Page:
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Outside the Box: If Social Security falls into crisis, voters will have no one to blame but themselves

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Panorama of a city business district with office buildings and skyscrapers and superimposed data, charts and diagrams related to stock market, currency exchange and global finance. Blue line graphs with numbers and exchange rates, candlestick charts and financial figures fill the image with a glowing light. Sunset light.

The trustees for the Social Security Trust Funds are expected to shortly release their delayed annual report on the stability of America’s core retirement program. It will be the first peek at how the system performed during the COVID-19 pandemic, and it will set the tone for the discussion about how the program will emerge from the ensuing economic fallout. 

As it happens every year, this is the one time when everyday Americans have ready access to learn more about the financial uncertainty facing a program on which most of us will depend. It is unfortunately an opportunity that draws little, if any, attention from voters, even those who are planning for it to pay for their retirement.

Should Social Security fall into crisis, voters will have no one to blame but themselves. Year in and year out we get this opportunity, and we fail to act on it. The news comes and goes without any material weight put on politicians to provide answers. 

If history is any guide, the media coverage will reduce 250 pages of information into two variables; the expected exhaustion point and the size of the ensuing benefit cut. Essentially, the entire report can be expressed as the size of the bomb and the length of the fuse.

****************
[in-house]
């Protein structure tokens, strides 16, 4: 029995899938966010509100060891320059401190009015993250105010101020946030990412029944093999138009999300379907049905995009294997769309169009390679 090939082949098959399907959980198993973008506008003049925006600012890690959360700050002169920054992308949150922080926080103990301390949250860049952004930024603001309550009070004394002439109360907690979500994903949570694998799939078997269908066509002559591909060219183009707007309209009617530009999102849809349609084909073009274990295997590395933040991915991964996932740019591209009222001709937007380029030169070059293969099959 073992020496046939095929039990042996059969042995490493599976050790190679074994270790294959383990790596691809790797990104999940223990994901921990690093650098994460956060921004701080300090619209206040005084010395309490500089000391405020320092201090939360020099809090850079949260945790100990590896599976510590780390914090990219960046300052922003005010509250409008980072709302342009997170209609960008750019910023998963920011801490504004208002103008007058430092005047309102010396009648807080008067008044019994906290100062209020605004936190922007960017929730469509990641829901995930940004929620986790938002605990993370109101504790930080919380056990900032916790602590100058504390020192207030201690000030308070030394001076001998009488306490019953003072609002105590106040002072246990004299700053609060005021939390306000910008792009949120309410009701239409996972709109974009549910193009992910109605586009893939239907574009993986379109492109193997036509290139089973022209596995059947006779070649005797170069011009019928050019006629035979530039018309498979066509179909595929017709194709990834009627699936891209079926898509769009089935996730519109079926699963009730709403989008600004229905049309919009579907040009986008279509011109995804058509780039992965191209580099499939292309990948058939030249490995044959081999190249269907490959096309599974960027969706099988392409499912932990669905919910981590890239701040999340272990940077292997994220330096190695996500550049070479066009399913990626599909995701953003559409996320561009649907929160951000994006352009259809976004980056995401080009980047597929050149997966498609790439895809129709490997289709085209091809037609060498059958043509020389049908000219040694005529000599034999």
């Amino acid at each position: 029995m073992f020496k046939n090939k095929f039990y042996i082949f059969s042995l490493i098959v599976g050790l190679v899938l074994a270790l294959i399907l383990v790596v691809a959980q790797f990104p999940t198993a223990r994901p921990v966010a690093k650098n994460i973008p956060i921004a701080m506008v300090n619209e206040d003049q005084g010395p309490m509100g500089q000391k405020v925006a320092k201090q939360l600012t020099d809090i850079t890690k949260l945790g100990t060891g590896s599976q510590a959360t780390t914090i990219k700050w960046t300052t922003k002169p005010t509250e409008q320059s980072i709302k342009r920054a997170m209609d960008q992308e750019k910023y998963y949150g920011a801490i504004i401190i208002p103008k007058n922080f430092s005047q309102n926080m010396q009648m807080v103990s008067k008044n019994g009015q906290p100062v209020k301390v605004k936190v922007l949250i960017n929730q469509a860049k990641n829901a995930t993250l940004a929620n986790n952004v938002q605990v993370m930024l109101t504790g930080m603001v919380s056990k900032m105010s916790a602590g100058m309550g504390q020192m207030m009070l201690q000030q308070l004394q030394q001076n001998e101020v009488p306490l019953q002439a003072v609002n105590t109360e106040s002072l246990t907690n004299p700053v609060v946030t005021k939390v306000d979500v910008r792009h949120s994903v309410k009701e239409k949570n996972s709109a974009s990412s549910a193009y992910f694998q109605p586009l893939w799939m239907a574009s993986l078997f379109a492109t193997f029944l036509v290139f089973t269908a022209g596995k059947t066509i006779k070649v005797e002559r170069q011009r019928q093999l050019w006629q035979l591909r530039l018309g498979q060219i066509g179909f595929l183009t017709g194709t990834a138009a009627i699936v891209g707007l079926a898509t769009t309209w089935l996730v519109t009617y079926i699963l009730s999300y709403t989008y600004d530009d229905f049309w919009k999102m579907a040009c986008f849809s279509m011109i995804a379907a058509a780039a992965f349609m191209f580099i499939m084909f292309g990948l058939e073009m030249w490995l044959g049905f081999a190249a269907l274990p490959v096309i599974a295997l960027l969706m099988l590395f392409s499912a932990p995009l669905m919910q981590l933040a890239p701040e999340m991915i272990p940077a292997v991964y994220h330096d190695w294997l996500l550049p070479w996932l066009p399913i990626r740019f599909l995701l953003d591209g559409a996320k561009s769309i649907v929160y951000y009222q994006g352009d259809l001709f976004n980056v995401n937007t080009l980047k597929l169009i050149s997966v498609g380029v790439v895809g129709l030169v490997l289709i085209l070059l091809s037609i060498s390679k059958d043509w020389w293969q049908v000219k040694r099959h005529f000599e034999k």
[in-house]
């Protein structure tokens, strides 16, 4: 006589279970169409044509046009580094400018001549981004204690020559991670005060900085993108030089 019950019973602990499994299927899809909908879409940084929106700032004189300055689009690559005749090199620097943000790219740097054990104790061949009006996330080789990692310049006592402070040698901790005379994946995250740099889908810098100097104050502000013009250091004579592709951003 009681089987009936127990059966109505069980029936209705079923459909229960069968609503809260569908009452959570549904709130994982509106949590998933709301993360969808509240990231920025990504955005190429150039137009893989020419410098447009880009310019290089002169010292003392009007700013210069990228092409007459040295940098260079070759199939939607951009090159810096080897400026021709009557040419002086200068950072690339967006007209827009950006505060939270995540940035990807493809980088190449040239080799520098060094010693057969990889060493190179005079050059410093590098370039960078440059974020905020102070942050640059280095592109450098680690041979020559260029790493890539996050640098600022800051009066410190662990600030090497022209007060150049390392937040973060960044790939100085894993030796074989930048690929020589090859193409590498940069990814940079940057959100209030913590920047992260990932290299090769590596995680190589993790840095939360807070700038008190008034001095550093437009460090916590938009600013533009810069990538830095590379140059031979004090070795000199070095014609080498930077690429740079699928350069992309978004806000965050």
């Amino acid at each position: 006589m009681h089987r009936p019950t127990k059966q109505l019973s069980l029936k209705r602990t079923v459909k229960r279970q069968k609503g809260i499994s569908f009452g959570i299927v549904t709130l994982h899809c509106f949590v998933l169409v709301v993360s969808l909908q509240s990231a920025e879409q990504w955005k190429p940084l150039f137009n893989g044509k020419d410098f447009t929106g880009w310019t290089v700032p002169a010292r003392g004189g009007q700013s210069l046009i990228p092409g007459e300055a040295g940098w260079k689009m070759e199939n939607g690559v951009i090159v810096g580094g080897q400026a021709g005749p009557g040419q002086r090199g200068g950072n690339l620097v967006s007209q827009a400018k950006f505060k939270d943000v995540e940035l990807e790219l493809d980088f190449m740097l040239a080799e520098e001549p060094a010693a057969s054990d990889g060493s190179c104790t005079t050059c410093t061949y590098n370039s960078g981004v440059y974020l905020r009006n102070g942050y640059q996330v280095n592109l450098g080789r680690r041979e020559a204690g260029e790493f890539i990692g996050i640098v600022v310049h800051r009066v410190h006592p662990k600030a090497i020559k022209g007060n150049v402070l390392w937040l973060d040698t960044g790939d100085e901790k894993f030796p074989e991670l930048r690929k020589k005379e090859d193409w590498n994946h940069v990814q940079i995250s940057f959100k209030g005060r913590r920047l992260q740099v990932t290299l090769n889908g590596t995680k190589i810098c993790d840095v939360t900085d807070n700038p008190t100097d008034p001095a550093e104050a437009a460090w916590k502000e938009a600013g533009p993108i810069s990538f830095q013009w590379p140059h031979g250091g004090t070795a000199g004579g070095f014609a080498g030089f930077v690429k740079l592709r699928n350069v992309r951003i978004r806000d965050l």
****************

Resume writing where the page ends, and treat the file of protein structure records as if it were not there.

Voters heard last year that Social Security is fine until 2034, at which point the program would subject beneficiaries to reductions of benefits in excess of 20%. If this sounds familiar, it is practically boilerplate analysis of the system’s prospects.  


The most important thing to understand is that even in a booming economy, the Social Security program expects to come up short in the lifetime of a typical retiree.

As unpleasant as these possibilities might seem, the situation is really a little bit worse. The forecast also means that the program can pay full benefits for less than 13 years, which is about the life expectancy of someone turning 74 today. Moreover, that timeline is not a guarantee. It is the result of a relatively robust economy – which we do not have. 

For the average person, the most important thing to understand is that even in a booming economy, the program expects to come up short in the lifetime of a typical retiree. For those Boomers who have retired confident that 2034 means they will be grandfathered into any solution, this means you. 

Nor should voters find comfort with the idea that retirees will still get 79% of their benefits. This is not a worst-case scenario. This is the first-year reduction that will grow over time, and it assumes that even a significant reduction to benefits will have no economic impact on seniors spending. According to the trustees’ report, GDP will grow in real terms at 2.0% whether seniors get full checks or not.